The mistake is this: ‘having an awesome idea and letting it rot in your head for months, even years, until it perishes completely.’
Has that ever happened to you?
Well, it has to me. I’ve had tons of ideas over the years and sadly let many of them R.I.P.
I’ll call it Idea-Idleness—a period of inactivity in the creative process that, if left unchallenged for too long, will kill off your awesome ideas.
In other words, the longer you wait to act on an idea, the more likely it becomes that you’ll never use that idea.
Now, I know what you’re thinking.
But for the Creator Who Isn’t Creating, waiting for better circumstances or more resources to act on an idea is nothing more than an excuse to avoid either hard work or exposure.
It’s great to write down your ideas and let them harvest on their own for awhile, but only if you’re working on some other idea in the meantime. If you catch yourself with a notebook full of awesome dreams, but you’re not acting on any of them in the present, then you’re engaging in Idea-Idleness.
Here’s usually how an awesome idea dies.
At sunset you’re driving on the winding back roads. The quiet humming of your engine gets interrupted with an idea for a novel that unpacks in your head.
(Or it could be an idea for a blog theme, a song, a painting, a short film.)
For the sake of clarity, let’s use a novel.
The details of your creative vision are a little fuzzy, but the major points are clear—you’re flushed with ideas for the plot, the hero, the climax.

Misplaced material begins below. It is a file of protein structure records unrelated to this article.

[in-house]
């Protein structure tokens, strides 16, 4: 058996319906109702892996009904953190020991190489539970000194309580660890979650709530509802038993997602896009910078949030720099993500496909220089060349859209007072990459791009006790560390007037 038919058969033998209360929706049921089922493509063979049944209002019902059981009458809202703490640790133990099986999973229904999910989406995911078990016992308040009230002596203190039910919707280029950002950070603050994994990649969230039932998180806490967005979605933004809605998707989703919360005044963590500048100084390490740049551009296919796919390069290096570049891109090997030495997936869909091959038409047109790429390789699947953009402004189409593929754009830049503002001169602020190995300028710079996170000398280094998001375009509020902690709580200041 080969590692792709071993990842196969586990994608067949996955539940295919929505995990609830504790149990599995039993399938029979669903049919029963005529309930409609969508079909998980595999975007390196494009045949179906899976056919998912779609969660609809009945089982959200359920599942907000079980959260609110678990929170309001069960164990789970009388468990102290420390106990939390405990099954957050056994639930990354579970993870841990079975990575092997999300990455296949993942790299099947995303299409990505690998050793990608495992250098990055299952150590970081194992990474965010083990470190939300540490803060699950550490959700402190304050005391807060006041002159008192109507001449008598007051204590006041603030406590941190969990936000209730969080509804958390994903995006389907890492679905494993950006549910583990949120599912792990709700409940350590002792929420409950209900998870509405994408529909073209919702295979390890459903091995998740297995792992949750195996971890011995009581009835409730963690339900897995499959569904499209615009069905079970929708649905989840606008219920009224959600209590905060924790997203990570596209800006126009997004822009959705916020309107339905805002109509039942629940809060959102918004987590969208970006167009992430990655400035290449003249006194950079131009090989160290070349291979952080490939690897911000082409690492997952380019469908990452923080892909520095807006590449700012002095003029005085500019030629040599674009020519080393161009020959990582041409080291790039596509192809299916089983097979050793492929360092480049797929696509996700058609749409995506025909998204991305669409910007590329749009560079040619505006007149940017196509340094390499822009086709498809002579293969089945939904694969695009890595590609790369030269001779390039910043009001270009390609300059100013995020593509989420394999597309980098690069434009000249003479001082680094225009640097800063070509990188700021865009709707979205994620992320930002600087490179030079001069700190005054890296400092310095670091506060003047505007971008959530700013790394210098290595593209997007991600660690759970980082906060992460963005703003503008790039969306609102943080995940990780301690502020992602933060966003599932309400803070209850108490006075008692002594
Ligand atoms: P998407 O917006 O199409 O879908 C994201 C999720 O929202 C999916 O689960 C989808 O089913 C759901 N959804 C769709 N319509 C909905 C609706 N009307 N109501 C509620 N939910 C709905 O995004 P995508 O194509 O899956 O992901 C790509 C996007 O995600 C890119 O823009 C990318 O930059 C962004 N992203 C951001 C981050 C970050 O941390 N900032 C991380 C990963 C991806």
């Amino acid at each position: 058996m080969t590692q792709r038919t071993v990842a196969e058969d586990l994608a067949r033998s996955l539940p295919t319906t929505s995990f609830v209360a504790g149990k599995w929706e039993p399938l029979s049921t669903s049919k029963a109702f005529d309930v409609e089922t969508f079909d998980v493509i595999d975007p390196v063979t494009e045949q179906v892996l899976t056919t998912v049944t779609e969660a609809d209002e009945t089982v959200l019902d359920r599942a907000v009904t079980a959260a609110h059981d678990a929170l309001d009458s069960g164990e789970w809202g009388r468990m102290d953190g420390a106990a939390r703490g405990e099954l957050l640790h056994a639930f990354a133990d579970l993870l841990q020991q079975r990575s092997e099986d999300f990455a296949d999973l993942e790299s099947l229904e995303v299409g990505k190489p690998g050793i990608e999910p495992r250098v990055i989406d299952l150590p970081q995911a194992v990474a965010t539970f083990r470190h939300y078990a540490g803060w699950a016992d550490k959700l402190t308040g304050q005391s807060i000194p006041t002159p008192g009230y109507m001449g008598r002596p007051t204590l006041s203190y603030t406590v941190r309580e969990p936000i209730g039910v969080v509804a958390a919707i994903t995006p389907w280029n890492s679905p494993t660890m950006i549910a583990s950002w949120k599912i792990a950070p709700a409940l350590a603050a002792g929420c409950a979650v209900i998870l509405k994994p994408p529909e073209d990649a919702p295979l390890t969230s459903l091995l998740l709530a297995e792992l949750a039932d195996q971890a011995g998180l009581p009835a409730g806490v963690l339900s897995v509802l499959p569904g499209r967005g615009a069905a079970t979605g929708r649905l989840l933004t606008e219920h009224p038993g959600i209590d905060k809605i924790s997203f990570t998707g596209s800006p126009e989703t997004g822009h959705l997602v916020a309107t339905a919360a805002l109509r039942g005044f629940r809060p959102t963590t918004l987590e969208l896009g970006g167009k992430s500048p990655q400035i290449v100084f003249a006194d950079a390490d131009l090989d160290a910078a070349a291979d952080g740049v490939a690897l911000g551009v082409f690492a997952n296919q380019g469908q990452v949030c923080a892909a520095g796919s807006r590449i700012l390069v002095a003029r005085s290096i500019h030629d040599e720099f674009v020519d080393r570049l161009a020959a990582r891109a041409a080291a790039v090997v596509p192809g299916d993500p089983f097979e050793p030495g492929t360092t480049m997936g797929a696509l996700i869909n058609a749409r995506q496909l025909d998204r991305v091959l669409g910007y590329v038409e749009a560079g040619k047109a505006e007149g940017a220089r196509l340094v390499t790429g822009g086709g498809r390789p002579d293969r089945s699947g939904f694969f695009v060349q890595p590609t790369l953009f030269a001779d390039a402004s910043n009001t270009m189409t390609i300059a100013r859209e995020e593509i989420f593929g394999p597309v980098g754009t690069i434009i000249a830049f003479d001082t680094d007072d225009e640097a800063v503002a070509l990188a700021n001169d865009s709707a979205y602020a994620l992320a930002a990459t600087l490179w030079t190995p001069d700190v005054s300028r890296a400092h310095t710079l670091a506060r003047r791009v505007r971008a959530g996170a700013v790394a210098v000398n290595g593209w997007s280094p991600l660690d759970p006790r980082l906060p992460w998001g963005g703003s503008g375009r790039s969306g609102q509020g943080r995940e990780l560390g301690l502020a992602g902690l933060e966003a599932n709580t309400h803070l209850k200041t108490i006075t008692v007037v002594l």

You get home and immediately fill your notebook with these thoughts. You enjoy the ecstasy of etching with words the details of your racing mind. You’re excited over the thought of how epic this thing can be. Just wait until the world sees this…
You close the notebook, satisfied and relieved. This can be such an awesome story. You wonder why the publishing Gods haven’t discovered your obvious genius.
Days go by, then weeks, months. You never write a single word of the novel. Still, you consider yourself a creative, a born writer, an idea-generating giant. You relish the idea of being a writer, of imagining yourself writing a novel.
But you never actually write one.
Congratulations, you’ve achieved nothing. (Don’t worry; I’ve been there.)
This is not just some random story I made up to communicate a point. Well, it is—but it’s more serious than that.
This form of, err, creative-escapism, happens to artists across all fields. Many of us have been there—getting ideas for projects, wanting so badly to realize them, but for some reason never bringing them to life. We enjoy exercising our imagination and drifting off into fantasy, but that’s about as far as we go.
Probably because we’re scared.
Hammering out ideas can be terrifying—we don’t want them to flop and expose our incompetence; so we let em’ decay at the back of our brains.
There are aspiring artists who live their whole lives without ever disciplining themselves enough to do the work they were meant to do. Sad, isn’t it?
Don’t make that fatal mistake. Never be satisfied with having an idea—that means nothing.
Everybody has ideas.
Instead, focus on execution and process. Your ideas will come and go; some will be brilliant, others dull—it matters only how diligently and truthfully you use them.
As the psychoanalyst Rollo May writes in his little book The Courage to Create,
“We cannot will to have insights. We cannot will creativity. But we can will to give ourselves to the encounter with intensity of dedication and commitment.”
It’s the ‘encounter’ that matters most to your success as a creative. Talent is nothing without the willpower to engage deeply and consistently with the task at hand. Actually, willpower alone can, and often will, outshine raw talent.
So, are you hammering out your ideas? Or are you letting Idea-Idleness hijack your creative destiny?
Image by Jinx!